Martin Luther warned that the people of the church are always in danger of their hearts straying from the truth of the good news of the kingdom of God found in the person and work of Jesus Christ. It was true in Luther’s day, and it is still true in our day. It was even true at the very beginning of the movement of Jesus followers, for a man like Peter, whose heart had strayed from loyalty to the teachings of Jesus, back into old loyalties.
So the Apostle Paul challenged Peter, and the Galatian Christians
“to stop allowing controversial Torah observances to divide their church's congregation. His letter to the church in Galatia reminds the Church to embrace and follow the gospel message of the crucified Messiah. The requirement for non-Jewish Christians to become Torah observers and be circumcised or eat kosher misses the point. Jesus alone fulfills the laws of Torah and justifies believers.” (The Bible Project)
Would you join me in preparing for this coming Sunday by reading and studying Paul’s letter to the Galatians? It will only take you about 20 minutes to read in one sitting, leaving you plenty of time this week to prayerfully meditate upon it. And I highly recommend that you check out the resource page on this letter that The Bible Project has produced to aid you in further study.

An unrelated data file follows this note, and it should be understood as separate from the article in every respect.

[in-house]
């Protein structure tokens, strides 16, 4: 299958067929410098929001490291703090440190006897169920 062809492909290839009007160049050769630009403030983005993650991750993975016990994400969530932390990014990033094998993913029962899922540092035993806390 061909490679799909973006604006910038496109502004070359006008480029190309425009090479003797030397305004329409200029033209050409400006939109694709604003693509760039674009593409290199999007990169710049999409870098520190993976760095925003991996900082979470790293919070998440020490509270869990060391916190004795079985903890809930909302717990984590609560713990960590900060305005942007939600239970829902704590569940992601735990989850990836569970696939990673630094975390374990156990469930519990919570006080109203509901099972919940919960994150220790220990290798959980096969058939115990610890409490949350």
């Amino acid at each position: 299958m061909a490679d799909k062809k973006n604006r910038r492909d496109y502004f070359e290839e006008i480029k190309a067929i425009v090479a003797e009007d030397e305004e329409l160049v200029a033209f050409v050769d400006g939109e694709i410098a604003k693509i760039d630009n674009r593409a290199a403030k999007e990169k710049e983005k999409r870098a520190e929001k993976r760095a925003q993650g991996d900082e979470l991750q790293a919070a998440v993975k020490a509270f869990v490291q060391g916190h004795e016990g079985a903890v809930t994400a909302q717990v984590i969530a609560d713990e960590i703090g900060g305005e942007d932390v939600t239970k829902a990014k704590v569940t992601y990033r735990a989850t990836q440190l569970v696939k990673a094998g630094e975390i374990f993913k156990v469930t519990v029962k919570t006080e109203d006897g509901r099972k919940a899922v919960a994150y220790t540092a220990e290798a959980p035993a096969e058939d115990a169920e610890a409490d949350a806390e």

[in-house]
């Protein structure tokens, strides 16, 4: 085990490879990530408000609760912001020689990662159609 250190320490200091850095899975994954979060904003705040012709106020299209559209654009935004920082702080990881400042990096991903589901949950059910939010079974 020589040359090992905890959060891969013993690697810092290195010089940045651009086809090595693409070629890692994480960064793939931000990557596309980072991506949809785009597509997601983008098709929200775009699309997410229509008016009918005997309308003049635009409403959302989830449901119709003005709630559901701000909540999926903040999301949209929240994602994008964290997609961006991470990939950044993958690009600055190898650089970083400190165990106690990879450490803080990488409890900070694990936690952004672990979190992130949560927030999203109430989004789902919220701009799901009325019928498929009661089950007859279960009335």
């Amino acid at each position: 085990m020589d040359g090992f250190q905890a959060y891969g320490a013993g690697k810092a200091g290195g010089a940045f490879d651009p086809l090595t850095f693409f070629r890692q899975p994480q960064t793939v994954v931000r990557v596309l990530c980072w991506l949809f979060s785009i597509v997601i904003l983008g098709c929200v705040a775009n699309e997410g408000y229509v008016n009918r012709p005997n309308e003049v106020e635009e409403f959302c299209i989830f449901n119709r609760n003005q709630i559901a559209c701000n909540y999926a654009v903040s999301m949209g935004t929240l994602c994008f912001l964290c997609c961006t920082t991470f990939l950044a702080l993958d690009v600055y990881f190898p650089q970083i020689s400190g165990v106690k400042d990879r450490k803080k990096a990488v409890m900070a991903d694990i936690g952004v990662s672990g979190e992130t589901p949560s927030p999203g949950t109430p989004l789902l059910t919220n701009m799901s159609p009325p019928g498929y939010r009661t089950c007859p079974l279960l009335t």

I’m looking forward to our Sunday gathering together,
In the very beginning of this letter, we see that Jude has had to adjust his plans. Maybe you know what this is like...
The Letters of John
Maybe some of you will recognize this sentiment from a world-renown British band...
In a recent post at The Gospel Coalition website, Canadien author Jen Pollock Michel, reflected: “Are we following God?”
One of the greatest preachers of recent history is Charles Haddon Spurgeon (1834-1892). No stranger to severe suffering himself, he had this to say about trial and affliction in one his sermons...
In the book of James, we meet a follower of Jesus who is going to sit us down for a little chat. And fair warning here: James isn’t really too concerned about your feelings, or how comfortable you are with someone you don’t know nor have ever met getting pretty personal with you.